Biogenic amines, particularly serotonin, are recognised to play an important role in controlling the aggression of invertebrates, whereas the effect of neurohormones is still underexplored. The crustacean Hyperglycemic Hormone (cHH) is a multifunctional member of the eyestalk neuropeptide family. We expect that this neuropeptide influences aggression either directly, by controlling its expression, or indirectly, by mobilizing the energetic stores needed for the increased activity of an animal. Our study aims at testing such an influence and the possible reversion of hierarchies in the red swamp crayfish, Procambarus clarkii, as a model organism. Three types of pairs of similarly sized males were formed: (1) ‘control pairs’ (CP, n = 8): both individuals were injected with a phosphate saline solution (PBS); (2) ‘reinforced pairs’ (RP, n = 9): the alpha alone was injected with native cHH, and the beta with PBS; (3) ‘inverted pairs’ (IP, n = 9): the opposite of (2). We found that, independently of the crayfish’s prior social experience, cHH injections induced (i) the expression of dominance behaviour, (ii) higher glycemic levels, and (iii) lower time spent motionless. In CP and RP, fight intensity decreased with the establishment of dominance. On the contrary, in IP, betas became increasingly likely to initiate and escalate fights and, consequently, increased their dominance till a temporary reversal of the hierarchy. Our results demonstrate, for the first time, that, similarly to serotonin, cHH enhances individual aggression, up to reverse, although transitorily, the hierarchical rank. New research perspectives are thus opened in our intriguing effort of understanding the role of cHH in the modulation of agonistic behaviour in crustaceans.
Vestimentiferan tubeworms are marine invertebrates that inhabit chemosynthetic environments, and although recent molecular phylogenetic analyses have suggested that vestimentiferan tubeworms are derived from polychaete annelids, they show some morphological features that are different from other polychaetes. For example, vestimentiferans lack a digestive tract and have less body segments and comparative neuroanatomy can provide essential insight into the vestimentiferan body plan and its evolution. In the present study, we investigated the adult nervous system in the vestimentiferan Lamellibrachia satsuma using antibodies against synapsin, serotonin, FMRMamide and acetylated α-tubulin. We also examined the expressions of neural marker genes, elav and synaptotagmin to reveal the distribution of neuronal cell bodies. Brain anatomy shows simple organization in Lamellibrachia compared to other polychaetes. This simplification is probably due to the loss of the digestive tract, passing through the body between the brain and the subesophageal ganglion. In contrast, the ventral nerve cord shows a repeated organizational structure as in the other polychaetes, despite the absence of the multiple segmentation of the trunk. These results suggest that the brain anatomy is variable depending on the function and the condition of surrounding tissues, and that the formation of the rope ladder-like nervous system of the ventral nerve cord is independent from segmentation in polychaetes.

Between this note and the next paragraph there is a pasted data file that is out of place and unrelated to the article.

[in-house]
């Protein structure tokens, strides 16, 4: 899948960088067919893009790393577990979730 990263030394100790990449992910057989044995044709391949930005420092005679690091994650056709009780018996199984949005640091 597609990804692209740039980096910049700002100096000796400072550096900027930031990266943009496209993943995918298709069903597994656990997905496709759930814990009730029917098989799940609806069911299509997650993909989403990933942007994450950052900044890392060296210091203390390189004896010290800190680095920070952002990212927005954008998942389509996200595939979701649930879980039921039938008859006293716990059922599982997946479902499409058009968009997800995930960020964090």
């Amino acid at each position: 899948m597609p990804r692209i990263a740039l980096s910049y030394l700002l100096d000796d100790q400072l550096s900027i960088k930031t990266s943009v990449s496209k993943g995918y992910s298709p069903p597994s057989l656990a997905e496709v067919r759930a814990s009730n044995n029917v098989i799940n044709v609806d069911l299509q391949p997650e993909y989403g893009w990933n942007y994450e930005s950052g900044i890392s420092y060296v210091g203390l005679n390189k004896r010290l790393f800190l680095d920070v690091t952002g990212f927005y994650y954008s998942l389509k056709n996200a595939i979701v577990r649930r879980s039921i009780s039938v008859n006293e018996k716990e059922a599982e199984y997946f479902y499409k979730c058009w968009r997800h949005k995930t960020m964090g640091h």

Diapause is a common feature in several arthropod species that are subject to unfavorable growing seasons. The range of environmental cues that trigger the onset and termination of diapause, in addition to associated hormonal, biochemical, and molecular changes, have been studied extensively in recent years; however, such information is only available for a few insect species. Diapause and cold hardening usually occur together in overwintering arthropods, and can be characterized by recording changes to the wealth of molecules present in the tissue, hemolymph, or whole body of organisms. Recent technological advances, such as high throughput screening and quantification of metabolites via chromatographic analyses, are able to identify such molecules. In the present work, we examined the survival ability of diapausing and non-diapausing females of the two-spotted spider mite, Tetranychus urticae, in the presence (0 or 5°C) or absence of cold acclimation. Furthermore, we examined the metabolic fingerprints of these specimens via gas chromatography-mass spectrophotometry (GC-MS). Partial Least Square Discriminant Analysis (PLS-DA) of metabolites revealed that major metabolic variations were related to diapause, indicating in a clear cut-off between diapausing and non-diapausing females, regardless of acclimation state. Signs of metabolic depression were evident in diapausing females, with most amino acids and TCA cycle intermediates being significantly reduced. Out of the 40 accurately quantified metabolites, seven metabolites remained elevated or were accumulated in diapausing mites, i.e. cadaverine, gluconolactone, glucose, inositol, maltose, mannitol and sorbitol. The capacity to accumulate winter polyols during cold-acclimation was restricted to diapausing females. We conclude that the induction of increased cold hardiness in this species is associated with the diapause syndrome, rather than being a direct effect of low temperature. Our results provide novel information about biochemical events related to the cold hardening process in the two-spotted spider mite.